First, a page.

UK-headquartered language service provider thebigword has released its full year 2018 financial results ending May 31, 2018. Revenues were up 28.3% to GBP 76.3m (USD 97.9m) from GBP 59.7m (USD 80.6m) the previous year. EBITDA increased to GBP 4.6m (USD 5.9m) up from GBP 2.6m (USD 3.3m) in 2017.
thebigword Executive Chairman Larry Gould said in the annual report statement that the strong revenue growth “can be explained by the full year impact of the Ministry of Justice contract,” which thebigword won in late 2016. And, judging by the growth in profits, it seems that thebigword has succeeded where previous MoJ provider Capita TI failed, in making the MoJ profitable.
Gould also said that the company has seen “strong revenue growth in our core business of over 12% driven by growth in our key USA and European markets and our defense business TBW Global.” TBW Global has recently been split out within the group and delivers “service support to the international security sector,” Gould shared. The division services customers such as NATO and “various countries’ military programmes.”
On the subject of European markets, Gould remains positive amid the uncertainty surrounding Brexit, commenting that “thebigword is looking forward with confidence to the impending departure of Britain from the European union. We believe there are great opportunities for UK based businesses to market themselves to customers, which are operating within the EU zone and Americas.”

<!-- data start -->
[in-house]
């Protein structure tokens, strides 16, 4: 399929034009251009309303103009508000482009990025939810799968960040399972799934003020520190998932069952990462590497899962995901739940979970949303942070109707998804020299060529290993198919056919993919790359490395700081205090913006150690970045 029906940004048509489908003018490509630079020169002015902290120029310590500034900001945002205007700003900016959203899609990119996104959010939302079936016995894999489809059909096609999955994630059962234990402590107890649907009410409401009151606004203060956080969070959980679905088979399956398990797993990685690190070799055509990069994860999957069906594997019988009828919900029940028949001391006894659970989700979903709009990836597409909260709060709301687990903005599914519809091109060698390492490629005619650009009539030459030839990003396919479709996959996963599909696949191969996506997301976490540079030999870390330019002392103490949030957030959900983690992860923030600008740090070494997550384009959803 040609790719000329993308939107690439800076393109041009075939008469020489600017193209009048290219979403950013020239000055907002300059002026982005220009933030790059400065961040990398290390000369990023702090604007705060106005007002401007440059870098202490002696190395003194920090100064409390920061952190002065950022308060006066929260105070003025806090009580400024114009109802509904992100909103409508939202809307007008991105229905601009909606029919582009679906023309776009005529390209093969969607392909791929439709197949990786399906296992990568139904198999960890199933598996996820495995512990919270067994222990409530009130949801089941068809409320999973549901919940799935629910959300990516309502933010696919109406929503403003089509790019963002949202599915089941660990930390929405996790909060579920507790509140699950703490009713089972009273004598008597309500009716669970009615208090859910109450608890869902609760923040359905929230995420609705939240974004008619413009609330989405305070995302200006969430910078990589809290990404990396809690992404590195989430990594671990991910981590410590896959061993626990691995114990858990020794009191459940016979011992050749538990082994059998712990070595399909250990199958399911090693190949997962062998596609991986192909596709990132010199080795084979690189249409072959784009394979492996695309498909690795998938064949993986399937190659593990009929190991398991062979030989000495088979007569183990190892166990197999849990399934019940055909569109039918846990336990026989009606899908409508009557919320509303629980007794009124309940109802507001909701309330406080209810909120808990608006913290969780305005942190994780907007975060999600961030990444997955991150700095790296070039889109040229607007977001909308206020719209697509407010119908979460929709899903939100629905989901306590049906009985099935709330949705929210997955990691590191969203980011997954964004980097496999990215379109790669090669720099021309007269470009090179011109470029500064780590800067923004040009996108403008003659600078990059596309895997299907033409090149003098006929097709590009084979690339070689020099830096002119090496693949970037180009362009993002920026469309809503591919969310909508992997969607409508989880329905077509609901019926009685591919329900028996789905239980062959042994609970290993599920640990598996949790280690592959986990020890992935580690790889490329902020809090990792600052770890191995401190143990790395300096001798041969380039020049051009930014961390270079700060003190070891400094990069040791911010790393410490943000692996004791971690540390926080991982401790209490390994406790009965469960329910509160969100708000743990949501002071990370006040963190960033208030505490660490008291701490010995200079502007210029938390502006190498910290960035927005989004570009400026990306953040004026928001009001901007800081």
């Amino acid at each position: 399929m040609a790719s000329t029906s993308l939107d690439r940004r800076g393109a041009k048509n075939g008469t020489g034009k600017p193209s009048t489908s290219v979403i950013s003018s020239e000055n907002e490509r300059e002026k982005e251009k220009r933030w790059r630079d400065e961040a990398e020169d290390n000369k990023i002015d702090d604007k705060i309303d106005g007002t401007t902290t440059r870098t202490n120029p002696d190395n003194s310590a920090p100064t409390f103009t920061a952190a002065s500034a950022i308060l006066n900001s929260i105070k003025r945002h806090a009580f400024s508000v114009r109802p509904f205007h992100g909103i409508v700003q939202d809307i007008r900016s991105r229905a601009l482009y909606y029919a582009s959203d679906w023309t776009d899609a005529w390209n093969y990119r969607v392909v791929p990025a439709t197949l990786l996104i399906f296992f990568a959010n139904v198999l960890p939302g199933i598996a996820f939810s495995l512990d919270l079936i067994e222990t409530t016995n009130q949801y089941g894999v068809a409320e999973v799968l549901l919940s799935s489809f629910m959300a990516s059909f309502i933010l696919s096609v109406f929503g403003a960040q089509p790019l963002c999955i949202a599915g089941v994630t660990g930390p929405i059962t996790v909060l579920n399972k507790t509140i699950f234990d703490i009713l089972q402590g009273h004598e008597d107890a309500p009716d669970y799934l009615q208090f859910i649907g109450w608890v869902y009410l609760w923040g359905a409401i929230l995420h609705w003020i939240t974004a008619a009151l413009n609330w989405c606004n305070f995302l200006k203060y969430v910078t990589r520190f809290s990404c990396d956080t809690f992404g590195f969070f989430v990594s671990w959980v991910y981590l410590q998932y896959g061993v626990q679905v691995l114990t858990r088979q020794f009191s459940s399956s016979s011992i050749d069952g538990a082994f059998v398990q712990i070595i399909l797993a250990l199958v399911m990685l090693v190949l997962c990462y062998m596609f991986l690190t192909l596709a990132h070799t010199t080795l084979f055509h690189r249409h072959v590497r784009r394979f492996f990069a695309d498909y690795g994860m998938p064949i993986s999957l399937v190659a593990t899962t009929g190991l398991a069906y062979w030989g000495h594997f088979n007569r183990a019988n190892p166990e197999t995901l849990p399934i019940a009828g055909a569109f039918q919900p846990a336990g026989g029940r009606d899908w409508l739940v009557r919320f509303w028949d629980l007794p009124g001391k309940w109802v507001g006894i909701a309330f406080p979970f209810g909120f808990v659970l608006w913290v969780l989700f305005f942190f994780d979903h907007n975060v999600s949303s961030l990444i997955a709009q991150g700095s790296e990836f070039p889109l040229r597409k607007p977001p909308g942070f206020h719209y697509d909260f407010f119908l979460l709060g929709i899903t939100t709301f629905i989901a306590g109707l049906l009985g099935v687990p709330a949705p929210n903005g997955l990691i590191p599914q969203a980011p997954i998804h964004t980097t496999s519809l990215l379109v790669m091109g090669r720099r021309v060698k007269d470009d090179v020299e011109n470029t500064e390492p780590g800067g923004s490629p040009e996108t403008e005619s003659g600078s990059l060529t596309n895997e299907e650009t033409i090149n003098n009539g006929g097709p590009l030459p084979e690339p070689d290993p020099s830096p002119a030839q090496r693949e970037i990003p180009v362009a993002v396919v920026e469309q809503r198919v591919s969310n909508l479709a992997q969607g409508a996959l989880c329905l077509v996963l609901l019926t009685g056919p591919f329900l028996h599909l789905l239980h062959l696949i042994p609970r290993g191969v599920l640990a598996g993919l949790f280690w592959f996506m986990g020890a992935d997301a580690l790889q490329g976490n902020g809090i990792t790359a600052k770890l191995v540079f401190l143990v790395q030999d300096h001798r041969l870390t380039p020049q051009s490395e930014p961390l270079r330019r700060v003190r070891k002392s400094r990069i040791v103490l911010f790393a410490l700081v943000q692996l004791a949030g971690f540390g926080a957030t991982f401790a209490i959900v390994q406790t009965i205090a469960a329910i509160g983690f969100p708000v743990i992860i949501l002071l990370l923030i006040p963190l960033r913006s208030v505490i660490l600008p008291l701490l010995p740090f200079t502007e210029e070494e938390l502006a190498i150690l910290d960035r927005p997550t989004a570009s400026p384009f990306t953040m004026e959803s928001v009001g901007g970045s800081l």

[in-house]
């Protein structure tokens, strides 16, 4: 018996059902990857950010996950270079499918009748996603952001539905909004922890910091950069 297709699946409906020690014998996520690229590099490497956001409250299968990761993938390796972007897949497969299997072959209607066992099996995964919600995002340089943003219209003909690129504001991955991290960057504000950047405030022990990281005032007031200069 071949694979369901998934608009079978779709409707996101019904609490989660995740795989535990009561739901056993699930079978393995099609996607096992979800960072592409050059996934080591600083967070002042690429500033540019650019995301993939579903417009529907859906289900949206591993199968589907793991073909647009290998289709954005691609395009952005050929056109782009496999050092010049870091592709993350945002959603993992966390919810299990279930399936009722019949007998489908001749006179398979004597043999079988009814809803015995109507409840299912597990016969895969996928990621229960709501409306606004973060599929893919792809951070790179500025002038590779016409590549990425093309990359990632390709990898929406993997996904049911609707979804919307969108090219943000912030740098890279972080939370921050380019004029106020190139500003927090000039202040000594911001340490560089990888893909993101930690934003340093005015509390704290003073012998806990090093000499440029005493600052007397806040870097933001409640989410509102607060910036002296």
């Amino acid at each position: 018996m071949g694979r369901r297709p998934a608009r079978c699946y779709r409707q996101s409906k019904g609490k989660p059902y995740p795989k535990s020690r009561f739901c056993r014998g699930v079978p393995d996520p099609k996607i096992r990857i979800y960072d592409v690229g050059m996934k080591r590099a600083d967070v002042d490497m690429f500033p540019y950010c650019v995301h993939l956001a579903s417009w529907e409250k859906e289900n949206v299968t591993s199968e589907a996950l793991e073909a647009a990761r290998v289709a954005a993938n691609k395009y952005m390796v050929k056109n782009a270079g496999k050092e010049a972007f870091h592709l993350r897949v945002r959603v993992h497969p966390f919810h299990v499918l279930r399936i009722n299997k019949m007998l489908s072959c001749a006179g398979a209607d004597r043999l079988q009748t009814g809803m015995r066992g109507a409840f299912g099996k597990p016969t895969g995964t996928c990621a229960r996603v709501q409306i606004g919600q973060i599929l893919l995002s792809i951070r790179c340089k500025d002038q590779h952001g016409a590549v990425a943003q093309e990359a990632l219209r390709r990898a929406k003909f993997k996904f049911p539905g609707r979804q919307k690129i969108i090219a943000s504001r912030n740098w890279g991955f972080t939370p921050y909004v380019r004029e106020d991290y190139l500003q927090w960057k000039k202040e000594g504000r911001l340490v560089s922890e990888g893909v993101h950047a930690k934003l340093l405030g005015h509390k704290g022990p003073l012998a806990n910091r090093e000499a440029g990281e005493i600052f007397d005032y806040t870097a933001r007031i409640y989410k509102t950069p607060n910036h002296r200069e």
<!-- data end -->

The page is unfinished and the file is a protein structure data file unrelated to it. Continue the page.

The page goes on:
The company also credits its improved performance to continuing investment in its proprietary technologies. thebigword has its own translation management system (TMS) and an interpreting management system (IMS) called IMS Direct. In particular, IMS Direct has enabled thebigword to “expand in the private sector where real-time interpretation is in high demand including: manufacturing, automotive, retail, sports and entertainment sectors,” Gould said.
Building on the company’s interpreting capabilities and new to the company’s offering in 2018 is video remote interpreting (VRI), which thebigword has developed to work on phones and tablets so customers can interact face-to-face with interpreters from anywhere in the world. With the launch of VRI, thebigword will be hoping it can stave off competition from interpreting startups such as San Francisco based interpreting software provider Boostlingo.
Also new to thebigword in 2018 are two C-suite hires, both of whom joined the company after the fiscal year-end; Nihat Arkan joined thebigword as CEO in June 2018 to replace Gould who transitioned to the Executive Chairman role, and former Welocalize VP Garry Levitt came onboard as Chief Revenue Officer in August 2018.
M&A, however, is conspicuously absent from thebigword’s strategy so far, while consolidation has been hotting up among many UK and Europe-based language service providers (LSPs). France-based Technicis, for example, has completed four acquisitions (so far) in 2018, while in July UK-based SDL acquired Donnelley Language Solutions. More recently, in October 2018, Denmark-headquartered LanguageWire acquired Belgium-based rival Xplanation.